Juggling home and work life sounds pretty standard for most people, but Tulip is not impressed by those politicians who profess to be just ‘normal regular people’. To become an MP is quite a struggle – in her case with what she describes as a gruelling selection process (particularly bitter as “you are up against your friends”), followed by contesting a tight marginal seat, which can be a vicious experience. It is an unusual existence, and Tulip suggests you shouldn’t trust anyone who suggests they are just a regular woman, or man, who just ended up there by accident.

Tulip revealed that it was a Conservative who gave Tulip her first break in politics. Andrew Marshall, now an independent councillor for Swiss Cottage, is the man responsible, according to Tulip. Back in 2007 there was a council by-election in Fortune Green, following the death of councillor Jane Schopflin. At an informal hustings for candidates, Tulip says that Andrew was impressed enough to email Anna Stewart, then the leader of the Camden Labour, saying very complimentary things about Tulip. This, she says, is what got her noticed and she was then selected for Regent’s Park ward, made a Camden cabinet member, selected as parliamentary candidate and is now our MP. Andrew himself has no recollection of the hustings or the email.

Unity and division 

It may sound strange to outside ears for a member of one party to openly praise a member of another. But the reality is that parliament is not always as partisan as it appears. Tulip has worked with Conservative MP Maria Miller on a cross-party bill on sex and relationship education, and also actively supports Harrow MP Bob Blackman’s private member’s Homeless Reduction Bill. She even shares a corridor (and long chats) with Chris Philp, who many readers will remember as the Tory candidate who came just 42 votes short of toppling Glenda Jackson in Hampstead & Kilburn in 2010.

Tulip is also working on another cross-party bill with Conservative MP Oliver Dowden who, like Tulip, has a constituent imprisoned in Iran. West Hampstead resident Nazanin Zaghari-Ratcliffe has spent almost a year now in prison in Iran and Tulip say she is trying hard to get a meeting with the government to discuss her case, but claims Boris is stalling.

Lest we should think that all is sweetness and light across the house, Brexit of course remains divisive. Tulip was one of the Labour rebels who opposed the bill (and stepped down from the shadow cabinet as a result), and she is disappointed with the Tory response. She suggests that some Conservative MPs talked a good game but when push came to shove only Kenneth Clarke voted against the bill.

There are 17,000 EU nationals in Hampstead & Kilburn, one of the highest number in any constituency. Of course they don’t get to vote in a general election, but Tulip argued that “I’m not here to get votes, I’m here to help people.  I am your MP. If you live here I will represent you”. Of course in an area that voted some 3-to-1 in favour of Remain, far in excess of her victory margin, voting against the bill hardly seems like political suicide. Tulip does point out that it is becoming harder not to be very guarded when making public statements given the volume of nasty attacks that ensue if you say something even mildly controversial (that’s you Twitter trolls). A recent Guardian interview with her and anti-Brexit campaigner Gina Miller, gives some insight into the intensity of vitriol women in particular can face, and the lengths public figures like Tulip have to go to to keep themselves safe.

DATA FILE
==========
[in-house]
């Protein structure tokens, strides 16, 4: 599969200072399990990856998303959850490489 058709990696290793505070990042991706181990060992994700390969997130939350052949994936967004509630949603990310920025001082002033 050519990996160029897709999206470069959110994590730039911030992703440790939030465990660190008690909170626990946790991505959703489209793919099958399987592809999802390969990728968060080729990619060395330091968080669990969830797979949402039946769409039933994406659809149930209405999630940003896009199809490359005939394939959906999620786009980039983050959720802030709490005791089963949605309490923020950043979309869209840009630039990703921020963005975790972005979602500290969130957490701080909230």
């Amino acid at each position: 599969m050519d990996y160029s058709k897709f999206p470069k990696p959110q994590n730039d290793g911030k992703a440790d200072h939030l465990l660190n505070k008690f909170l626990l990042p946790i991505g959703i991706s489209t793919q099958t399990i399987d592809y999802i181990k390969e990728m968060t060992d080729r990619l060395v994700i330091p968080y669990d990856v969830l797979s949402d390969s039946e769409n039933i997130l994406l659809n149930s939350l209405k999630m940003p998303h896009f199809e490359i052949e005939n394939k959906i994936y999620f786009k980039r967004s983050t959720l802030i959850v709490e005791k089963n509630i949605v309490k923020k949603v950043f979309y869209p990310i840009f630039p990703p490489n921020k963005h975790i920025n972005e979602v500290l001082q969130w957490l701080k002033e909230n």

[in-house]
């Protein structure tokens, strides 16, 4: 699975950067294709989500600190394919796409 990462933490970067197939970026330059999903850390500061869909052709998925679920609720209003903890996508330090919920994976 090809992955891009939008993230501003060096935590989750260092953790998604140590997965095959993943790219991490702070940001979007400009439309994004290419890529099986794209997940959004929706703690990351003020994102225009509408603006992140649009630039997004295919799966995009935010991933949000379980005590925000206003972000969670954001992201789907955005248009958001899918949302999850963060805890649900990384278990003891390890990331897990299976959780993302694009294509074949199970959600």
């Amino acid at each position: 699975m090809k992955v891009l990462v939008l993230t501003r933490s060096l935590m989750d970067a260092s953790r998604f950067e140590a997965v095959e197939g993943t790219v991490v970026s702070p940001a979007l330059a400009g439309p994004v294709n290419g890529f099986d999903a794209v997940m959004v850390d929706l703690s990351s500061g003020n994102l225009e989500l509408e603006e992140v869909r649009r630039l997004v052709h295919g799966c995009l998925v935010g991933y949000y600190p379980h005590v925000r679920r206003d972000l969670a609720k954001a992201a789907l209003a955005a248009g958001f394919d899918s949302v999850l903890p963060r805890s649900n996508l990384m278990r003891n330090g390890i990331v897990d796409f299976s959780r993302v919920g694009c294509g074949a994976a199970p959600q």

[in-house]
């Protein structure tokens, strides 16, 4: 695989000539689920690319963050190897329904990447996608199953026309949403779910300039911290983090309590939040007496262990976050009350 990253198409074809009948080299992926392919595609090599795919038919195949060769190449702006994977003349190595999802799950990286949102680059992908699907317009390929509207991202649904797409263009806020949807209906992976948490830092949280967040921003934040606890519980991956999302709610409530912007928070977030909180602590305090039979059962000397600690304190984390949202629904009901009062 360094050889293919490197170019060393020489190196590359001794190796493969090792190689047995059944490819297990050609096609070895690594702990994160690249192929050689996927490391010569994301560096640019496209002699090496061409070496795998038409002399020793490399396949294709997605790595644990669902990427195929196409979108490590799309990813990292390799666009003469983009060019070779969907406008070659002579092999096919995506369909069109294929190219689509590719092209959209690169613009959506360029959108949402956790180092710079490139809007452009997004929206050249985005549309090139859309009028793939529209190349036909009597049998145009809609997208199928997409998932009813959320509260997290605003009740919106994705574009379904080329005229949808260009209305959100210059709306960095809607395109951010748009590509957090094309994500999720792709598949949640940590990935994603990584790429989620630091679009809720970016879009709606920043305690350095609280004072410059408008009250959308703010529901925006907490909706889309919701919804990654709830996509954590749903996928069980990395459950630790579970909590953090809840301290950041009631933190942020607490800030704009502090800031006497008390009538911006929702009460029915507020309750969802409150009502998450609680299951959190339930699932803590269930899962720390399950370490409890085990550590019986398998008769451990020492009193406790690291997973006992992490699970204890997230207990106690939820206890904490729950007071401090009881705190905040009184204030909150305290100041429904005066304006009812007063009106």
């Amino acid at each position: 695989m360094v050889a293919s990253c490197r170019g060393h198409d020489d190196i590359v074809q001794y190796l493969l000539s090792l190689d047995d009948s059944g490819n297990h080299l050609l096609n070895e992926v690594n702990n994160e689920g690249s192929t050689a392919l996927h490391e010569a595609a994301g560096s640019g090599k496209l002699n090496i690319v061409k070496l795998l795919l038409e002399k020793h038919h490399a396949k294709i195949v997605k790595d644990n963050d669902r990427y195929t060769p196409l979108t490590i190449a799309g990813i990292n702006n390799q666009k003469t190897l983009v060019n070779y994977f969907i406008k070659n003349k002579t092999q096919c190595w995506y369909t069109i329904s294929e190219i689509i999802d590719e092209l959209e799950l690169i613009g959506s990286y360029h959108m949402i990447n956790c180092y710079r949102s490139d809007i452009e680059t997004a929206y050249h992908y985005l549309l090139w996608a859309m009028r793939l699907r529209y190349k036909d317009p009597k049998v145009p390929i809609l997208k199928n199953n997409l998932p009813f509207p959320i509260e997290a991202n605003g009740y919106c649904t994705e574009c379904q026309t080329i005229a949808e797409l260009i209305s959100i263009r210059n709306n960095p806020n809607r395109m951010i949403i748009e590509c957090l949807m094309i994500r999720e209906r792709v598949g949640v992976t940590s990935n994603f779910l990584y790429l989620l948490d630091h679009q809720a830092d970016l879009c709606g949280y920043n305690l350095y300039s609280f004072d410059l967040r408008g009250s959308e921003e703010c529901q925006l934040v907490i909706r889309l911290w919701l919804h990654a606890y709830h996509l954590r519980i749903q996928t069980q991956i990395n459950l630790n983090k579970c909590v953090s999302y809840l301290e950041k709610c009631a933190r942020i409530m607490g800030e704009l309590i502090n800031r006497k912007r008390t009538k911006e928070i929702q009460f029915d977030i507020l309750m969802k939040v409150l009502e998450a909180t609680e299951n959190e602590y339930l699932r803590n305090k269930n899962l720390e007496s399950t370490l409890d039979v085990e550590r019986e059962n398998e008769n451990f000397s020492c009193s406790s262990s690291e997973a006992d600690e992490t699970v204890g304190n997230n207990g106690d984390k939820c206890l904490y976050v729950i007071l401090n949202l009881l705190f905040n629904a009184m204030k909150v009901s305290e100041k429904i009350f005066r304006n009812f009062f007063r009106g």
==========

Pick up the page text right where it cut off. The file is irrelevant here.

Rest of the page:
Brexit has predictably led to a big jump in EU casework – for example she is trying to help a Spanish constituent who has custody of her child whose father is British. Will she be allowed to stay? None of these implications were discussed by the Leave campaign at the time of the referendum, and as Brexit minister David Davis frankly admitted, there has been a complete lack of preparation.

Even this week, Tulip voiced her Brexit ire in the House of Commons, criticising Boris Johnson for “smirking at the British public” over the claim that £350m would go to the NHS.

Thankfully, Tulip is generally amused by Speaker John Bercow cutting MPs down to size in the chamber. “His comments are so funny,” she says (the clip includes a good example).

If proposed boundary changes go ahead, which would on paper suit the Conservatives, then perhaps her rebel stance will help her. Even if there is no change, the national polls don’t look good for Labour under its current leadership. Of course, she is fighting the proposals anyway – which would see Kilburn drop out of the constituency and leafier suburbs to the north and east come in.

Tulip’s main concern is splitting the Kilburn High Road across two constituencies. It is, she points out, already under-represented, particularly  since it straddles two boroughs – four if you go far enough north and south. She became particularly aware of the problems Kilburn faces when her constituency office was there and she became involved in all sorts of local issues: HS2’s ventilation shaft in South Kilburn, payday lenders and loan sharks targeting the area and even parking for Eid prayers.

What about West Hampstead?